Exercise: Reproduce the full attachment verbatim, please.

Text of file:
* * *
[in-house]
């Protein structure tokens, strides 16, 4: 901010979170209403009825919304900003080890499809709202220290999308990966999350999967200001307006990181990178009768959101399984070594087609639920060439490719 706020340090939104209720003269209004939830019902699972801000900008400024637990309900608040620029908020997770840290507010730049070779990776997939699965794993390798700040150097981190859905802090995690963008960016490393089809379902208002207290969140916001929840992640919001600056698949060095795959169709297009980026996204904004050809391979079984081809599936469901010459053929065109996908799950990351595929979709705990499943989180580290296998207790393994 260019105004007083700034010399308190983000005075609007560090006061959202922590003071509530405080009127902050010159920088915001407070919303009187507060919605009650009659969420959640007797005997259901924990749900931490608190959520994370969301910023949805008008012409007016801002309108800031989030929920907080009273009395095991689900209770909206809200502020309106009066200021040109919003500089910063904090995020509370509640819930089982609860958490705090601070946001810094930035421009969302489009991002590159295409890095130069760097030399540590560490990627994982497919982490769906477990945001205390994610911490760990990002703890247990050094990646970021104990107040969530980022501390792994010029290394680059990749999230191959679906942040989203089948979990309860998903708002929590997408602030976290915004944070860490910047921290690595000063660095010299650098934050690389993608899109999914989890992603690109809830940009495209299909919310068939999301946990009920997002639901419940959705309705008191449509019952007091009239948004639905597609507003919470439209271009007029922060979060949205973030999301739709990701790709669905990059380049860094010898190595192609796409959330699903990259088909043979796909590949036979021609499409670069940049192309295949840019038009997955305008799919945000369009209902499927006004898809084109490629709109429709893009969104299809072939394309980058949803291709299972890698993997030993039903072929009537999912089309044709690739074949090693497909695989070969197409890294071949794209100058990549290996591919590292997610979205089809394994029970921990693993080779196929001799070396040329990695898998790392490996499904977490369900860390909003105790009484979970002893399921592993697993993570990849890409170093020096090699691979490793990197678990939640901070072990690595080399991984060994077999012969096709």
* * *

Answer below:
[in-house]
């Protein structure tokens, strides 16, 4: 901010979170209403009825919304900003080890499809709202220290999308990966999350999967200001307006990181990178009768959101399984070594087609639920060439490719 706020340090939104209720003269209004939830019902699972801000900008400024637990309900608040620029908020997770840290507010730049070779990776997939699965794993390798700040150097981190859905802090995690963008960016490393089809379902208002207290969140916001929840992640919001600056698949060095795959169709297009980026996204904004050809391979079984081809599936469901010459053929065109996908799950990351595929979709705990499943989180580290296998207790393994 260019105004007083700034010399308190983000005075609007560090006061959202922590003071509530405080009127902050010159920088915001407070919303009187507060919605009650009659969420959640007797005997259901924990749900931490608190959520994370969301910023949805008008012409007016801002309108800031989030929920907080009273009395095991689900209770909206809200502020309106009066200021040109919003500089910063904090995020509370509640819930089982609860958490705090601070946001810094930035421009969302489009991002590159295409890095130069760097030399540590560490990627994982497919982490769906477990945001205390994610911490760990990002703890247990050094990646970021104990107040969530980022501390792994010029290394680059990749999230191959679906942040989203089948979990309860998903708002929590997408602030976290915004944070860490910047921290690595000063660095010299650098934050690389993608899109999914989890992603690109809830940009495209299909919310068939999301946990009920997002639901419940959705309705008191449509019952007091009239948004639905597609507003919470439209271009007029922060979060949205973030999301739709990701790709669905990059380049860094010898190595192609796409959330699903990259088909043979796909590949036979021609499409670069940049192309295949840019038009997955305008799919945000369009209902499927006004898809084109490629709109429709893009969104299809072939394309980058949803291709299972890698993997030993039903072929009537999912089309044709690739074949090693497909695989070969197409890294071949794209100058990549290996591919590292997610979205089809394994029970921990693993080779196929001799070396040329990695898998790392490996499904977490369900860390909003105790009484979970002893399921592993697993993570990849890409170093020096090699691979490793990197678990939640901070072990690595080399991984060994077999012969096709």